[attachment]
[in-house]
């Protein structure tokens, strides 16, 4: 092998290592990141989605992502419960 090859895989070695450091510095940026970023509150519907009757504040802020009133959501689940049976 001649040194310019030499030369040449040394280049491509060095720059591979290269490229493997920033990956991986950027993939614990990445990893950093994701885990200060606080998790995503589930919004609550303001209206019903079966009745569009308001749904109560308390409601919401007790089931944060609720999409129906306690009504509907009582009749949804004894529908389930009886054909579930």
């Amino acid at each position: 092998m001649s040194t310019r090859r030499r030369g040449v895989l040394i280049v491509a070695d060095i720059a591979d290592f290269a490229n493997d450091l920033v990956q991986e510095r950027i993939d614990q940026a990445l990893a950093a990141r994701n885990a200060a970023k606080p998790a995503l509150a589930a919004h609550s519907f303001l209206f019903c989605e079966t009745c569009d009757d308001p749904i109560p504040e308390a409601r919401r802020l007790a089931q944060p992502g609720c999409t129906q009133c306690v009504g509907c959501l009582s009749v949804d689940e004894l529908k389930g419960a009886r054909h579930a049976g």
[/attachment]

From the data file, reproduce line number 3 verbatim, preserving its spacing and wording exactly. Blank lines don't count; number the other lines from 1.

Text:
């Amino acid at each position: 092998m001649s040194t310019r090859r030499r030369g040449v895989l040394i280049v491509a070695d060095i720059a591979d290592f290269a490229n493997d450091l920033v990956q991986e510095r950027i993939d614990q940026a990445l990893a950093a990141r994701n885990a200060a970023k606080p998790a995503l509150a589930a919004h609550s519907f303001l209206f019903c989605e079966t009745c569009d009757d308001p749904i109560p504040e308390a409601r919401r802020l007790a089931q944060p992502g609720c999409t129906q009133c306690v009504g509907c959501l009582s009749v949804d689940e004894l529908k389930g419960a009886r054909h579930a049976g």